Wise seeks input from residents for next drug move

October 01, 2004|by DON AINES

MARTINSBURG, W.Va. - A cabinet-level office to negotiate prescription drug prices and a central state pharmacy are two recommendations of the Pharmaceutical Cost Management Council that West Virginia Gov. Bob Wise said Thursday can cut costs and red tape.

In the first of five town hall meetings on the prescription drug issue, Wise said at Martinsburg's City Hospital that he is undecided on whether the council's recommendations should be the subject of a special session of the Legislature this year before he leaves office, or be taken up by legislators during the regular session in 2005.

"I'm seeking your input because we've moved another step," Wise said, referring to the recommendations of the council.

The average annual increase in prescription drug prices for the state was 19.7 percent from 1998 through 2000, according to figures supplied at the meeting, the fastest-rising component of health care, Wise said.


West Virginia is expected to pay approximately $326 million on drugs for 300,000 people on Medicaid and $113.6 million for the 200,000 covered by the Public Employees Insurance Agency, or PEIA, this year, he said. The Medicaid figure alone is enough to provide nursing home beds for 10,000 West Virginians, Wise said.

"The brand name prescription drug manufacturers have not participated in the process so far," said Wise.

The council's recommendation to change that includes creation of a prescription drug advocate, a cabinet-level officer with the power to negotiate drug prices with drug makers using the Federal Supply Schedule, the price the U.S. government pays for medications, as a benchmark.

The prescription drug czar would negotiate drug prices on behalf of Medicaid, PEIA and the state's workers' compensation program, Wise said. Private industries also would be able to take advantage of the state's buying power, he said.

"This is not cost control. It's free enterprise negotiations," said Dr. Wayne Spiggle, a member of the council. Drug manufacturers would benefit by gaining market share through the state's buying power, he said.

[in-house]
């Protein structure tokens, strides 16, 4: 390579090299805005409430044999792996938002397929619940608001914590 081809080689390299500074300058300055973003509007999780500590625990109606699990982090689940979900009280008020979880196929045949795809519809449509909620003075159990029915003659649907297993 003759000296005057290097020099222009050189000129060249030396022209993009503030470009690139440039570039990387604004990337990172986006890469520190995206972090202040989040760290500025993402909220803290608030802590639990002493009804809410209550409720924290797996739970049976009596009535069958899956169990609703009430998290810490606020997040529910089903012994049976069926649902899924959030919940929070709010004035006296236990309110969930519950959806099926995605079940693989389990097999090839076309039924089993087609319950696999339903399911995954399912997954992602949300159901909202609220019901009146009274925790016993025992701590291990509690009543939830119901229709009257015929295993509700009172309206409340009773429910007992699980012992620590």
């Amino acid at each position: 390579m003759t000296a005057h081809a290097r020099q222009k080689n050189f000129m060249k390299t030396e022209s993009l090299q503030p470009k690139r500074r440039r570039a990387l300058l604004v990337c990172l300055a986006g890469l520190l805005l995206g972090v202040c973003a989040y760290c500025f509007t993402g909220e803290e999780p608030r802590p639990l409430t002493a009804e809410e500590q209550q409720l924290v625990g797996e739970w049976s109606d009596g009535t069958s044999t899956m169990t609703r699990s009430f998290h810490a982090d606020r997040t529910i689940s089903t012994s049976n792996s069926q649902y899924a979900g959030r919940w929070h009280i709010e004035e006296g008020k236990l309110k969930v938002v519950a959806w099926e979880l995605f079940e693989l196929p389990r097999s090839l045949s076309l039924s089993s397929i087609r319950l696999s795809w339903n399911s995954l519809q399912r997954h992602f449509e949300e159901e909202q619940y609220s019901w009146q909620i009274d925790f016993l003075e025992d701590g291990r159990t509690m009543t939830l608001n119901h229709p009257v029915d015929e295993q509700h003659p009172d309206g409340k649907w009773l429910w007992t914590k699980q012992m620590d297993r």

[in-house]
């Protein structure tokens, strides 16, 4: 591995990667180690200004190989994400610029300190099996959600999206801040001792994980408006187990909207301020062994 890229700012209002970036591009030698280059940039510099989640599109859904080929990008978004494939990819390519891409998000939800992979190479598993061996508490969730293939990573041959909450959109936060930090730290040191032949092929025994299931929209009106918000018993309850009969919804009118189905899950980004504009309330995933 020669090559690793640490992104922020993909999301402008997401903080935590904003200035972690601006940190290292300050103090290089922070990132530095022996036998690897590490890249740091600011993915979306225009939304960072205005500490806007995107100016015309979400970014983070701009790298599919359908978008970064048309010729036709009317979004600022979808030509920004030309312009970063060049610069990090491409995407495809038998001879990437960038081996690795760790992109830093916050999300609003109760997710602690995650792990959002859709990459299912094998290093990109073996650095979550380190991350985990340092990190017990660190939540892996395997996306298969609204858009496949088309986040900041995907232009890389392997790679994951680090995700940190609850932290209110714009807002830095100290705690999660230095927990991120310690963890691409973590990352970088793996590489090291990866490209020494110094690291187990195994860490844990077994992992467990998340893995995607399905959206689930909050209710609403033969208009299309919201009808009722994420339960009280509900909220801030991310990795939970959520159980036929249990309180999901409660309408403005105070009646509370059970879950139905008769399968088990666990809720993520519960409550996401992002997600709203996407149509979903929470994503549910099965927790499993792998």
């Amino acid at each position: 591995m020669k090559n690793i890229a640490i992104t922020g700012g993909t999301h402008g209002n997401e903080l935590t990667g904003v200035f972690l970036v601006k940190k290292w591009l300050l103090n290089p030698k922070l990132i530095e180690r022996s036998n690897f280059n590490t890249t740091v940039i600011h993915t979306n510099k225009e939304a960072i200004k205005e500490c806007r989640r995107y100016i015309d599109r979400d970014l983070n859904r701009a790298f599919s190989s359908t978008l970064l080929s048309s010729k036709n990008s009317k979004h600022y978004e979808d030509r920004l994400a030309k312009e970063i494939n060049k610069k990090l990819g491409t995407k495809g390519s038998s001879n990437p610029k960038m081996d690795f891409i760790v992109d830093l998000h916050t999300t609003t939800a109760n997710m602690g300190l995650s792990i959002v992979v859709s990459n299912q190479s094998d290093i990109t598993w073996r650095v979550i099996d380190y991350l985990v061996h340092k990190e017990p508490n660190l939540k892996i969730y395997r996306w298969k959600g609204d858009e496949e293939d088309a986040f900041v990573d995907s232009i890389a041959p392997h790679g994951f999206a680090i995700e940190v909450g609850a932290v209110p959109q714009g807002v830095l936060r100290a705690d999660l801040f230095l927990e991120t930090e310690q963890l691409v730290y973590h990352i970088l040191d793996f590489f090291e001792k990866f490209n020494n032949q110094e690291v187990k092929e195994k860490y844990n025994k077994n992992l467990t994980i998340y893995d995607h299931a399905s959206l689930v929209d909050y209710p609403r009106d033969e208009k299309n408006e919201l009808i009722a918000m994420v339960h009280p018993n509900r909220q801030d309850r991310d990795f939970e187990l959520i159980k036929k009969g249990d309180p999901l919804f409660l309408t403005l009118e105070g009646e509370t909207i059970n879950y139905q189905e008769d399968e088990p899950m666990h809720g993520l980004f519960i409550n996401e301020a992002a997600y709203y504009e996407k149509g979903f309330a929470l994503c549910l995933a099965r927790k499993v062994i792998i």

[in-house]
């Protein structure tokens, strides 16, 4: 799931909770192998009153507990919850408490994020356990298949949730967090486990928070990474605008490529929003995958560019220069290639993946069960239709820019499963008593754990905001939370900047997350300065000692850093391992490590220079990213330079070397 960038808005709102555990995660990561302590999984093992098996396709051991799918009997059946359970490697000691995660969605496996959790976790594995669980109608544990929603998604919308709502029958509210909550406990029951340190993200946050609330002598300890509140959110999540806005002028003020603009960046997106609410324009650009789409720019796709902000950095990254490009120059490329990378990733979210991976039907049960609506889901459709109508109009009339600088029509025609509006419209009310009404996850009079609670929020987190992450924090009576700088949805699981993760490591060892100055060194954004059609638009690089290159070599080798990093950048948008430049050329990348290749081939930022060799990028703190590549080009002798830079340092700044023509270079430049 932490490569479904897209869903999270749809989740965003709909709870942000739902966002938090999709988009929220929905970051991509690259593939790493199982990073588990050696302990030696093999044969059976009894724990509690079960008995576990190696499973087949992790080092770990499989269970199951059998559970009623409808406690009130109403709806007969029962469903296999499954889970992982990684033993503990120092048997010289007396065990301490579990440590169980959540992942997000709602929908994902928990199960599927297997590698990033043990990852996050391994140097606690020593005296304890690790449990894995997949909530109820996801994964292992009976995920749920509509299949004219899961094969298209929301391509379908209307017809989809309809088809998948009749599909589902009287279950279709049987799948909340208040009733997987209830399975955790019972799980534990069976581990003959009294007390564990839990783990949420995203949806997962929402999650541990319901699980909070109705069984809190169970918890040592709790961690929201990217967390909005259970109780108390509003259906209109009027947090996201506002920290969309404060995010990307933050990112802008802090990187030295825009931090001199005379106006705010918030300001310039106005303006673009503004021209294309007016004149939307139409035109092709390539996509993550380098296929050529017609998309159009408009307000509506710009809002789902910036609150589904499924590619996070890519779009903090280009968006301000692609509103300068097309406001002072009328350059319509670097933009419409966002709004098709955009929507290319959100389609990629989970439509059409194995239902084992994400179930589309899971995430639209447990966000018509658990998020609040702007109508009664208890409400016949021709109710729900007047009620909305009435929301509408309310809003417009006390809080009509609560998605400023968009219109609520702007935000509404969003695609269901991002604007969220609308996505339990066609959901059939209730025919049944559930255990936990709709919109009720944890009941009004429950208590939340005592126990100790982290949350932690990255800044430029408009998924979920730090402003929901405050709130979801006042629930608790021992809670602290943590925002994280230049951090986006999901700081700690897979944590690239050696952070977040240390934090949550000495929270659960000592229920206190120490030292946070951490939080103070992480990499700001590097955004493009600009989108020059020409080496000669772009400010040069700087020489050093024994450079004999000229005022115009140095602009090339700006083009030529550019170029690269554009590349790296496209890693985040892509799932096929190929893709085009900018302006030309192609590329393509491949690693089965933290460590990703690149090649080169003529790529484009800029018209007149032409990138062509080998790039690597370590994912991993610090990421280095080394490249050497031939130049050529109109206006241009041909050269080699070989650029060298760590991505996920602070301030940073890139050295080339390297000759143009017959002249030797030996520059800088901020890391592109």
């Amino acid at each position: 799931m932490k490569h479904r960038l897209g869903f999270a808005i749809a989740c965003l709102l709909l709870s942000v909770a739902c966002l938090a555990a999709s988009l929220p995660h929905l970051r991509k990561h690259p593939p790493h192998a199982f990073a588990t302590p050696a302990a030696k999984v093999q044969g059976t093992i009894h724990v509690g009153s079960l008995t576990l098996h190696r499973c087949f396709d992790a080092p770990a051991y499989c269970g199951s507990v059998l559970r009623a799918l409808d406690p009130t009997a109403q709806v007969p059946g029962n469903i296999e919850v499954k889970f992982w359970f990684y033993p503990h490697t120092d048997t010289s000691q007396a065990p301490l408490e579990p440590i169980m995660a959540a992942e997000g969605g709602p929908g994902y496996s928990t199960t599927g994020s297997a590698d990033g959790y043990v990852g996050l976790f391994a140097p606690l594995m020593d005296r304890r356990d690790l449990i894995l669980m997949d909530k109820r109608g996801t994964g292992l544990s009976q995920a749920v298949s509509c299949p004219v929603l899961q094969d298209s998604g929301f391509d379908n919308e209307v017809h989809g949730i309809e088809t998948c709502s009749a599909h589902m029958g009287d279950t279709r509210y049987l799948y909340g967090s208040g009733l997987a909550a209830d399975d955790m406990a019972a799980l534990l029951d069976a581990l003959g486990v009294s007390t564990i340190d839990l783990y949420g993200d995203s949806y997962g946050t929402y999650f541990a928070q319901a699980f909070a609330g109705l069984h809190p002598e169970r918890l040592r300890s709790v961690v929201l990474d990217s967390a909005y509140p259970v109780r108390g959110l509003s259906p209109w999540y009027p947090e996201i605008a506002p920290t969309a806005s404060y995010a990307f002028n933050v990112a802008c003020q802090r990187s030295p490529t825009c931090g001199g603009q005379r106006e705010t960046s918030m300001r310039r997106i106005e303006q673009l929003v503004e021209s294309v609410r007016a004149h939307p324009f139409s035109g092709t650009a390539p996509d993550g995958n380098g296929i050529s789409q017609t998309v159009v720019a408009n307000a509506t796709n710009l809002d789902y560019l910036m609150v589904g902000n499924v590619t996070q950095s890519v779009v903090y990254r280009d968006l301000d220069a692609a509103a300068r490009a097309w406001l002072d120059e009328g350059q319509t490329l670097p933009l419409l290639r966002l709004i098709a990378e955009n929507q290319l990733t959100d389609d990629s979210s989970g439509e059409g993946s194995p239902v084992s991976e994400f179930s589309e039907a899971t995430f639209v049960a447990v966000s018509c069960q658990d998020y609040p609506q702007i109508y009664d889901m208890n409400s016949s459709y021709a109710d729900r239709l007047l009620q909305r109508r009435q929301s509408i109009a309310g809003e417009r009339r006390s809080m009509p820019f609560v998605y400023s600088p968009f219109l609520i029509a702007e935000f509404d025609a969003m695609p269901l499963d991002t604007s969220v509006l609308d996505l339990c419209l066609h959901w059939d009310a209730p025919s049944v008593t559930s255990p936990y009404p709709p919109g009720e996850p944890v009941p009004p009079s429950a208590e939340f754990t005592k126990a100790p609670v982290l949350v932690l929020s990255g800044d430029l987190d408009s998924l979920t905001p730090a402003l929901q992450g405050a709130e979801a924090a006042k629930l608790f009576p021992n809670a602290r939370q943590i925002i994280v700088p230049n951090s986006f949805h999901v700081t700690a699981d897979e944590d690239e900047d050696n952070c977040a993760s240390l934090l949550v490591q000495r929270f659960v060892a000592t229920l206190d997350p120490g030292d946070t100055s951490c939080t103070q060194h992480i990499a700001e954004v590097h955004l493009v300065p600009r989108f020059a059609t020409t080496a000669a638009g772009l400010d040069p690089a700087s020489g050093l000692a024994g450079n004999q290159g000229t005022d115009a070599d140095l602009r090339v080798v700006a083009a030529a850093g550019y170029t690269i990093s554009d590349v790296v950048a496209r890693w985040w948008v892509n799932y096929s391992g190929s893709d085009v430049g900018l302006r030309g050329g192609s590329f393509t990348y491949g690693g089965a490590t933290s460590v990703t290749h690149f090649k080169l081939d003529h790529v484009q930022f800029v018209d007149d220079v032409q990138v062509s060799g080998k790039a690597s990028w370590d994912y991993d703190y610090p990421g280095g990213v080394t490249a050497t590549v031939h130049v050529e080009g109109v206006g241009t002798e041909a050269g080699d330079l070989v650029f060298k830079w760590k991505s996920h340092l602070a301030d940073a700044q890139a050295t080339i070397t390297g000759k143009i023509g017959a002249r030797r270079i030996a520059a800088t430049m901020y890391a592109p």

The council also recommends the creation of a central-fill pharmacy, where prescription drug companies could supply medications to the state at deeply discounted prices, or free. West Virginians who meet the income requirements would be able to receive their medications through the program.

Spiggle said the pharmacy would cost about $1 million a year to run, but would save the state far more by reducing the hospital stays and emergency room visits of those with chronic medical conditions.

Unnecessary hospital visits could be reduced by 60 percent and emergency room visits by more than 40 percent, Spiggle said.

"Their products cost them pennies and they sell them for dollars," Spiggle said of the pharmaceutical companies.

"There's an incredible cost when people don't get their medications," said Ann Stottlemyer, commissioner of the state's Bureau of Senior Services.

Unlike other states, Wise said the plan does not look to the reimportation of drugs from Canada or other countries as a means of solving the problem. The governor said the state will expand efforts with other states to negotiate for lower prices from the pharmaceutical companies.

Former state delegate Vicki Douglas was among those who want a special session. She said waiting until the next year could mean the proposals get lost in other legislative business.

Others expressed skepticism that a new government program would solve the problem.

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